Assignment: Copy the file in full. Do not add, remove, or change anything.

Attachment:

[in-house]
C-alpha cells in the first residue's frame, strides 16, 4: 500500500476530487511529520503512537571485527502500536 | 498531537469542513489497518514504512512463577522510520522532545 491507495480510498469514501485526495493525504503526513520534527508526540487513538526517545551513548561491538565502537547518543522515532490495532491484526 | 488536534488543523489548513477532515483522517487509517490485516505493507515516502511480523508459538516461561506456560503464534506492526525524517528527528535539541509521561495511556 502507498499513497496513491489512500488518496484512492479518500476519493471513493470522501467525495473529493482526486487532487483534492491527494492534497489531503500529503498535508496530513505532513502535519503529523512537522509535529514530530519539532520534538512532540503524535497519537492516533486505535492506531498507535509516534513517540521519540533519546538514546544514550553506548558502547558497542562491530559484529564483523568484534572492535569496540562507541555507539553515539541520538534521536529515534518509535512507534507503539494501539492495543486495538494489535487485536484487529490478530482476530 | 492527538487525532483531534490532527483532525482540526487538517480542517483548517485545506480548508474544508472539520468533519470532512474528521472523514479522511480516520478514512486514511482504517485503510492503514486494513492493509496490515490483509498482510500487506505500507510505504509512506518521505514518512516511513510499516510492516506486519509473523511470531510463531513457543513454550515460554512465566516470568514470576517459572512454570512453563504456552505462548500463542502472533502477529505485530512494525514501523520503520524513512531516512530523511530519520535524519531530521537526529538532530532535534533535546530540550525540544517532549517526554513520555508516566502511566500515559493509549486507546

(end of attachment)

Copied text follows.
[in-house]
C-alpha cells in the first residue's frame, strides 16, 4: 500500500476530487511529520503512537571485527502500536 | 498531537469542513489497518514504512512463577522510520522532545 491507495480510498469514501485526495493525504503526513520534527508526540487513538526517545551513548561491538565502537547518543522515532490495532491484526 | 488536534488543523489548513477532515483522517487509517490485516505493507515516502511480523508459538516461561506456560503464534506492526525524517528527528535539541509521561495511556 502507498499513497496513491489512500488518496484512492479518500476519493471513493470522501467525495473529493482526486487532487483534492491527494492534497489531503500529503498535508496530513505532513502535519503529523512537522509535529514530530519539532520534538512532540503524535497519537492516533486505535492506531498507535509516534513517540521519540533519546538514546544514550553506548558502547558497542562491530559484529564483523568484534572492535569496540562507541555507539553515539541520538534521536529515534518509535512507534507503539494501539492495543486495538494489535487485536484487529490478530482476530 | 492527538487525532483531534490532527483532525482540526487538517480542517483548517485545506480548508474544508472539520468533519470532512474528521472523514479522511480516520478514512486514511482504517485503510492503514486494513492493509496490515490483509498482510500487506505500507510505504509512506518521505514518512516511513510499516510492516506486519509473523511470531510463531513457543513454550515460554512465566516470568514470576517459572512454570512453563504456552505462548500463542502472533502477529505485530512494525514501523520503520524513512531516512530523511530519520535524519531530521537526529538532530532535534533535546530540550525540544517532549517526554513520555508516566502511566500515559493509549486507546